It now seems certain that the coronavirus pandemic will be with us well into the 2020-2021 school year, or beyond. While some school districts are starting to release plans, many of these plans still feature large “wait and see” or “depending on directives from the health department” components. But it seems increasingly likely that distance learning will be a part of most children’s education in the coming school year, whether on a regular, planned weekly basis, or at occasional interruptions due to local outbreaks or possible exposures, or due to high risk factors and families choosing to stay home.
This spring, I, like many parents, had my first experience with trying to be the leader of my kids’ education. How’d it go, you ask? Well, while there were some highlights—I enjoyed watercolor painting alongside my girls and looking at leaves through my daughter’s microscope—overall, it was tough. My husband and I were both still trying to work, and our school’s response (and my daughters’ ages, 5 and 8) meant that parents had to be highly involved in the day. Obviously, that doesn’t work for every family, and it could only work in the short term for mine.
So, before writing a few upcoming posts on what we, as a state, should be doing to plan for the next school year, I’m offering a few reflections on what I learned as a reluctant but engaged homeschool parent.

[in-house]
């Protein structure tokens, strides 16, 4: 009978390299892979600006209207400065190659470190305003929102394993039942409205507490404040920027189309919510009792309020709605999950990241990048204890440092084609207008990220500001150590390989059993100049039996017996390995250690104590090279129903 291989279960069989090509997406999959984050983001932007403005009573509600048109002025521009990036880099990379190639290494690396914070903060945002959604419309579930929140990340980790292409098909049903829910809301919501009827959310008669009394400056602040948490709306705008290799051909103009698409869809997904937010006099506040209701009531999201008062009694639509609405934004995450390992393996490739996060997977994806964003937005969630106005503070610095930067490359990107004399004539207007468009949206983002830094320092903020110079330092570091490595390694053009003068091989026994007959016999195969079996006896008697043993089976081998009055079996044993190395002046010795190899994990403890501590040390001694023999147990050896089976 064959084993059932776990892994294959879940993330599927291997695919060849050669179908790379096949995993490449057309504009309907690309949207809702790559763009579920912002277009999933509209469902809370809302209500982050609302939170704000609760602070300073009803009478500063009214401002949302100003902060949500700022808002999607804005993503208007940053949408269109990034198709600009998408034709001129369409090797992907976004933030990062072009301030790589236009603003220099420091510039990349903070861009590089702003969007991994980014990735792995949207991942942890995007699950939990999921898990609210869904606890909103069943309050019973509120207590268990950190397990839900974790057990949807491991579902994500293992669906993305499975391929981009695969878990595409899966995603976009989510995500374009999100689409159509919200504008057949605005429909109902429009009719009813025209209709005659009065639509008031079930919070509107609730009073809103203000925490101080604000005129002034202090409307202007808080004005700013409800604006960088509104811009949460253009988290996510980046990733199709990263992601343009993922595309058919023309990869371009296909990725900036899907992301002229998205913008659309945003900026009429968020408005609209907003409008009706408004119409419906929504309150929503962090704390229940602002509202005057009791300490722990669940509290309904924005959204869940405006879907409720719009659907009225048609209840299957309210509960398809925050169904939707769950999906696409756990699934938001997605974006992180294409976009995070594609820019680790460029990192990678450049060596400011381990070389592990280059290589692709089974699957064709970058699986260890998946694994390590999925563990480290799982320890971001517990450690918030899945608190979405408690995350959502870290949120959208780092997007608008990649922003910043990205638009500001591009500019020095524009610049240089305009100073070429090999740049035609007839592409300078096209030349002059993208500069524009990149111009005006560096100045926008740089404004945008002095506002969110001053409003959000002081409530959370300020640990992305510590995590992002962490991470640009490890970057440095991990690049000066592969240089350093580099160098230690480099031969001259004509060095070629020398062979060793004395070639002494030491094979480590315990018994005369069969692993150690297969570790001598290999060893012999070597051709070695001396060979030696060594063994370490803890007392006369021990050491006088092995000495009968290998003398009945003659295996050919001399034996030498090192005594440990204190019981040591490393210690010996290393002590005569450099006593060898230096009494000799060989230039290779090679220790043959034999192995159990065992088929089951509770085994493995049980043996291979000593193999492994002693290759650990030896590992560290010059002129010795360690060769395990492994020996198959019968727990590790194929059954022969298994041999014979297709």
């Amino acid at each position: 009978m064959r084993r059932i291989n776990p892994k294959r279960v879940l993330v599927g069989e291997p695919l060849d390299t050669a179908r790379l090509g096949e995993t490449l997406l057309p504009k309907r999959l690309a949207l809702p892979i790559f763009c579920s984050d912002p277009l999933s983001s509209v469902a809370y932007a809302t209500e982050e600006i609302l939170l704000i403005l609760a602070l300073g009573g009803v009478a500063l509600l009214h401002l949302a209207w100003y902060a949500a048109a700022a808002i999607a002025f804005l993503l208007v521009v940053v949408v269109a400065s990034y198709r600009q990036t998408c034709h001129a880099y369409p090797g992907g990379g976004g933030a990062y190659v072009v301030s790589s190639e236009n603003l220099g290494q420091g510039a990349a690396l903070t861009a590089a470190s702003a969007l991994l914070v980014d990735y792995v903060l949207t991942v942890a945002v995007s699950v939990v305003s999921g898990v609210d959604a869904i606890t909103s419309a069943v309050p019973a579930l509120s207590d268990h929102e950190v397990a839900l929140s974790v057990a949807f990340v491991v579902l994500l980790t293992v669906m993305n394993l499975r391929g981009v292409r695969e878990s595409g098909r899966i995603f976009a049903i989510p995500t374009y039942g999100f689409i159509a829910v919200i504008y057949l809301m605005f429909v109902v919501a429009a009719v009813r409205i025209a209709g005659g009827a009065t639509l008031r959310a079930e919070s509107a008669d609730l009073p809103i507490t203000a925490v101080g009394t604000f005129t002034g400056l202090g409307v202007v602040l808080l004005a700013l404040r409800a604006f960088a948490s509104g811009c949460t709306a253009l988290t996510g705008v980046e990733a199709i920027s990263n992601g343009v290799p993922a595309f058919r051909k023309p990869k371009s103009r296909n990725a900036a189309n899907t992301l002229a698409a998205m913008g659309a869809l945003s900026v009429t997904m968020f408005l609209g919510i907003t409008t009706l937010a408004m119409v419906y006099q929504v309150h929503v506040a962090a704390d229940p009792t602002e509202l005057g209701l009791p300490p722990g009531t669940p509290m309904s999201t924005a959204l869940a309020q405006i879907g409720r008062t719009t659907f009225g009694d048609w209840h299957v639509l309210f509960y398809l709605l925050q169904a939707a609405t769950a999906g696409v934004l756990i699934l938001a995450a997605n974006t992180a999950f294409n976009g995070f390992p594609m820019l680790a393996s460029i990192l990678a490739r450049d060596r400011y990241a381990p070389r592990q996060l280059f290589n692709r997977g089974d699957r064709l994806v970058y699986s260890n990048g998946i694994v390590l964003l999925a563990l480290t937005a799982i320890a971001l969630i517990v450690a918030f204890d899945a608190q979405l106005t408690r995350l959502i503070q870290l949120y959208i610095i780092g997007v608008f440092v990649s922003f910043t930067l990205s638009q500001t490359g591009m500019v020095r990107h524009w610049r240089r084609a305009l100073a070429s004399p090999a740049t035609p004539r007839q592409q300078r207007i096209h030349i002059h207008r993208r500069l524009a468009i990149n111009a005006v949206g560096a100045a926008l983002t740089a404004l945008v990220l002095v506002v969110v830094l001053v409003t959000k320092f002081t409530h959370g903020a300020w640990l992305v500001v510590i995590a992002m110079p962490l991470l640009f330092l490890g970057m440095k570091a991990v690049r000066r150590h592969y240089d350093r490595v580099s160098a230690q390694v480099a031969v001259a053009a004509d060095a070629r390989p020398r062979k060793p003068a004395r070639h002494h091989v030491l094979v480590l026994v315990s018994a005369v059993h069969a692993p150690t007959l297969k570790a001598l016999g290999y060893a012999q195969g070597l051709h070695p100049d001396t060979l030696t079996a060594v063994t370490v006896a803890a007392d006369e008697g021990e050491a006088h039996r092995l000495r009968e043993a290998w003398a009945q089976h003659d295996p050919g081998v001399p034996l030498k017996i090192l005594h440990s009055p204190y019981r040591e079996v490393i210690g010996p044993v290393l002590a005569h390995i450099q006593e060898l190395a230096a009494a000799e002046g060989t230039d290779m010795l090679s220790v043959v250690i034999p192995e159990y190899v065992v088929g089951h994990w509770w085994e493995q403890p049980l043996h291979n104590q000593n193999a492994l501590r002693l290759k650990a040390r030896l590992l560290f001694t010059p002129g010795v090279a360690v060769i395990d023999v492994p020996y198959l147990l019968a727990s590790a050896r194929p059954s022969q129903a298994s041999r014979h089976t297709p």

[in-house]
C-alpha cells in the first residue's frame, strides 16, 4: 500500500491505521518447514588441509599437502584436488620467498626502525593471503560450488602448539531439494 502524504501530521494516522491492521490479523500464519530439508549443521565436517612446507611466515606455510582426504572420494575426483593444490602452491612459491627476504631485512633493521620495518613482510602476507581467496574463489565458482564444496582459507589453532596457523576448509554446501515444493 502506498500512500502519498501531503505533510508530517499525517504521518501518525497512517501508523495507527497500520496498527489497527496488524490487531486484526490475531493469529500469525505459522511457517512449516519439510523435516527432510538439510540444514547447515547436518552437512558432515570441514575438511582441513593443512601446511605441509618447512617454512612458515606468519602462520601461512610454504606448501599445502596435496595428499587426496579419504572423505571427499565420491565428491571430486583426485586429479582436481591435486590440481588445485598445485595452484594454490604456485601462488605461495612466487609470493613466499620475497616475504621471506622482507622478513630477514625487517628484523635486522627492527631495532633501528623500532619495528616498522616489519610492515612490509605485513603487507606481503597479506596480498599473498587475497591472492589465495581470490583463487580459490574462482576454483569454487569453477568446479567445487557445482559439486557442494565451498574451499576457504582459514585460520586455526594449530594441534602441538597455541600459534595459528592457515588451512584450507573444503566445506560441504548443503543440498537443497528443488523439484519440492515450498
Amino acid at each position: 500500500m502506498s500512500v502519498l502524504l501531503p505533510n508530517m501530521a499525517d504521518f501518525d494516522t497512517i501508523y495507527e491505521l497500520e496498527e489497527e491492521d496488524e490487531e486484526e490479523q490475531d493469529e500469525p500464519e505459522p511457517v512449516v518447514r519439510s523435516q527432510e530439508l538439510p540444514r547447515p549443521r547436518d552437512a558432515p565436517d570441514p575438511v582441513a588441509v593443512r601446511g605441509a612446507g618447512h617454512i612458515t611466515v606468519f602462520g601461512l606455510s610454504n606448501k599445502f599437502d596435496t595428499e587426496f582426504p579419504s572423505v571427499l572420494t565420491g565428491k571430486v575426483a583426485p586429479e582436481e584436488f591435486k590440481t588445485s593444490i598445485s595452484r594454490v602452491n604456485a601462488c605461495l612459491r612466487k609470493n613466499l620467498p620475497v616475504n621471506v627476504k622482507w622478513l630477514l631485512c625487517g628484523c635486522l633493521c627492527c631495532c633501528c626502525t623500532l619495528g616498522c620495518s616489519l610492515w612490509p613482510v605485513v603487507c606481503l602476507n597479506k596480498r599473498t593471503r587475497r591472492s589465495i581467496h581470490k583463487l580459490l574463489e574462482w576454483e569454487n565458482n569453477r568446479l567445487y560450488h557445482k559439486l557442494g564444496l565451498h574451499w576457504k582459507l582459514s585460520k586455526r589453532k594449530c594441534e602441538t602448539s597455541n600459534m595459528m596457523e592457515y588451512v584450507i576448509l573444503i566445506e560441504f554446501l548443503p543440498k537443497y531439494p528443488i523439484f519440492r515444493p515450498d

1 First and foremost, confirmed that I did not miss a calling to become a teacher!
2 The muscles required for lifelong learning—the “learn to learn” skills—are much harder to teach than how to count by fives or how to read words that end in -ad. My suspicion is that they are also the most difficult to foster remotely without great intentionality. Patience, grit, critical thinking, being organized, focusing for longer periods of time… without the constant engagement and gentle redirection of adults, kids on their own don’t just magically possess these skills once they reach a certain age (there is a development readiness component for them, but they’re not then automatic). I’m an enthusiast of project-based learning, and tried to test out my enthusiasm with a couple of longer-term projects with my kids. It was really hard. The biggest challenge was that, at their ages, they don’t naturally stay interested in one topic or idea over more than a few days. I had to keep finding ways to make it interesting. Sustained interest is its own muscle that needs building!